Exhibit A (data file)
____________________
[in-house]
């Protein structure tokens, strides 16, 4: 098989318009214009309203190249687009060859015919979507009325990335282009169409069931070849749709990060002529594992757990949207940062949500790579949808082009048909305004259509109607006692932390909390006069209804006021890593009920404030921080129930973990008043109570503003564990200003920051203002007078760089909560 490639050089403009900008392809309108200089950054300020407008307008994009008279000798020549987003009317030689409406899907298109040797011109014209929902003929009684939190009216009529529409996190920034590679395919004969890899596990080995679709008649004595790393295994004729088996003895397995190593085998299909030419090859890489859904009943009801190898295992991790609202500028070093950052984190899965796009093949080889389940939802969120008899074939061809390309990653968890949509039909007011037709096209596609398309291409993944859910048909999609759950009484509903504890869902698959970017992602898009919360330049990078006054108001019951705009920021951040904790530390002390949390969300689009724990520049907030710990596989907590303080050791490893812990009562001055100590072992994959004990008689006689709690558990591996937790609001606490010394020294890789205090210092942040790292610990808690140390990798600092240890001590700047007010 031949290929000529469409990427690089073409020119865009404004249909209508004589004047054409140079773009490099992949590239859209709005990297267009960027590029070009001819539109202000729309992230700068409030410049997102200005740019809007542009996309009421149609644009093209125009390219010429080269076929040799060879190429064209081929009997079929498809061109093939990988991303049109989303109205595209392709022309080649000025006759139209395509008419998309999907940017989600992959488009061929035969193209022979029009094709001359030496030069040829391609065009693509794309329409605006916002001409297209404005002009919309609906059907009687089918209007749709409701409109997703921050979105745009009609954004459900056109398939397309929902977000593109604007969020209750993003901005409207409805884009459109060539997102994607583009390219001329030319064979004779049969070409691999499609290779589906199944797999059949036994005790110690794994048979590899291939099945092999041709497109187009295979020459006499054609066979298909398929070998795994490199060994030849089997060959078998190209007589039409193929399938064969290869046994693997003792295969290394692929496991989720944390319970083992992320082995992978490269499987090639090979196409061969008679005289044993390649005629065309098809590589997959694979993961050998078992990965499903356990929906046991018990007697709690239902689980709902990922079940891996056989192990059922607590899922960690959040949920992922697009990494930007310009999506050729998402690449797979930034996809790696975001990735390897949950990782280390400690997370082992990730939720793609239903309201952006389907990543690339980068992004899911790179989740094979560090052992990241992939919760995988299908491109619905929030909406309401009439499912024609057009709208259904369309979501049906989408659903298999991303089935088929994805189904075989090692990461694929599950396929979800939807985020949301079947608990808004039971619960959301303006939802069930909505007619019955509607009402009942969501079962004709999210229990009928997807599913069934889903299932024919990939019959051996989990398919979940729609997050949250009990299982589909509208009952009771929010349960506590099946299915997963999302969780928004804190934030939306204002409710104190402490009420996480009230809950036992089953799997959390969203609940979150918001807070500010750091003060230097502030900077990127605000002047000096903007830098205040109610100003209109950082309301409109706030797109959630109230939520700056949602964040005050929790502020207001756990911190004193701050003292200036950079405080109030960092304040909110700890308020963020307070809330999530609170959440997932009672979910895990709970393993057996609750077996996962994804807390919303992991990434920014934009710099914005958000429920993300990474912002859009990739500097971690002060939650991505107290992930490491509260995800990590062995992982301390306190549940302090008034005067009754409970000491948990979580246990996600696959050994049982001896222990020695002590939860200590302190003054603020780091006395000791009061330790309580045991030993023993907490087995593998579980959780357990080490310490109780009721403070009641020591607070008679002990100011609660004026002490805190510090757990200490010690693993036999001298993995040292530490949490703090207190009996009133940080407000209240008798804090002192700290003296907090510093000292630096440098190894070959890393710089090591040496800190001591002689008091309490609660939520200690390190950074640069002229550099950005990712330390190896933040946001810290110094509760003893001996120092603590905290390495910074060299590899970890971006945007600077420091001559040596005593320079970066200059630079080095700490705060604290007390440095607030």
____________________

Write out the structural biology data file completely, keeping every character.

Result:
[in-house]
């Protein structure tokens, strides 16, 4: 098989318009214009309203190249687009060859015919979507009325990335282009169409069931070849749709990060002529594992757990949207940062949500790579949808082009048909305004259509109607006692932390909390006069209804006021890593009920404030921080129930973990008043109570503003564990200003920051203002007078760089909560 490639050089403009900008392809309108200089950054300020407008307008994009008279000798020549987003009317030689409406899907298109040797011109014209929902003929009684939190009216009529529409996190920034590679395919004969890899596990080995679709008649004595790393295994004729088996003895397995190593085998299909030419090859890489859904009943009801190898295992991790609202500028070093950052984190899965796009093949080889389940939802969120008899074939061809390309990653968890949509039909007011037709096209596609398309291409993944859910048909999609759950009484509903504890869902698959970017992602898009919360330049990078006054108001019951705009920021951040904790530390002390949390969300689009724990520049907030710990596989907590303080050791490893812990009562001055100590072992994959004990008689006689709690558990591996937790609001606490010394020294890789205090210092942040790292610990808690140390990798600092240890001590700047007010 031949290929000529469409990427690089073409020119865009404004249909209508004589004047054409140079773009490099992949590239859209709005990297267009960027590029070009001819539109202000729309992230700068409030410049997102200005740019809007542009996309009421149609644009093209125009390219010429080269076929040799060879190429064209081929009997079929498809061109093939990988991303049109989303109205595209392709022309080649000025006759139209395509008419998309999907940017989600992959488009061929035969193209022979029009094709001359030496030069040829391609065009693509794309329409605006916002001409297209404005002009919309609906059907009687089918209007749709409701409109997703921050979105745009009609954004459900056109398939397309929902977000593109604007969020209750993003901005409207409805884009459109060539997102994607583009390219001329030319064979004779049969070409691999499609290779589906199944797999059949036994005790110690794994048979590899291939099945092999041709497109187009295979020459006499054609066979298909398929070998795994490199060994030849089997060959078998190209007589039409193929399938064969290869046994693997003792295969290394692929496991989720944390319970083992992320082995992978490269499987090639090979196409061969008679005289044993390649005629065309098809590589997959694979993961050998078992990965499903356990929906046991018990007697709690239902689980709902990922079940891996056989192990059922607590899922960690959040949920992922697009990494930007310009999506050729998402690449797979930034996809790696975001990735390897949950990782280390400690997370082992990730939720793609239903309201952006389907990543690339980068992004899911790179989740094979560090052992990241992939919760995988299908491109619905929030909406309401009439499912024609057009709208259904369309979501049906989408659903298999991303089935088929994805189904075989090692990461694929599950396929979800939807985020949301079947608990808004039971619960959301303006939802069930909505007619019955509607009402009942969501079962004709999210229990009928997807599913069934889903299932024919990939019959051996989990398919979940729609997050949250009990299982589909509208009952009771929010349960506590099946299915997963999302969780928004804190934030939306204002409710104190402490009420996480009230809950036992089953799997959390969203609940979150918001807070500010750091003060230097502030900077990127605000002047000096903007830098205040109610100003209109950082309301409109706030797109959630109230939520700056949602964040005050929790502020207001756990911190004193701050003292200036950079405080109030960092304040909110700890308020963020307070809330999530609170959440997932009672979910895990709970393993057996609750077996996962994804807390919303992991990434920014934009710099914005958000429920993300990474912002859009990739500097971690002060939650991505107290992930490491509260995800990590062995992982301390306190549940302090008034005067009754409970000491948990979580246990996600696959050994049982001896222990020695002590939860200590302190003054603020780091006395000791009061330790309580045991030993023993907490087995593998579980959780357990080490310490109780009721403070009641020591607070008679002990100011609660004026002490805190510090757990200490010690693993036999001298993995040292530490949490703090207190009996009133940080407000209240008798804090002192700290003296907090510093000292630096440098190894070959890393710089090591040496800190001591002689008091309490609660939520200690390190950074640069002229550099950005990712330390190896933040946001810290110094509760003893001996120092603590905290390495910074060299590899970890971006945007600077420091001559040596005593320079970066200059630079080095700490705060604290007390440095607030």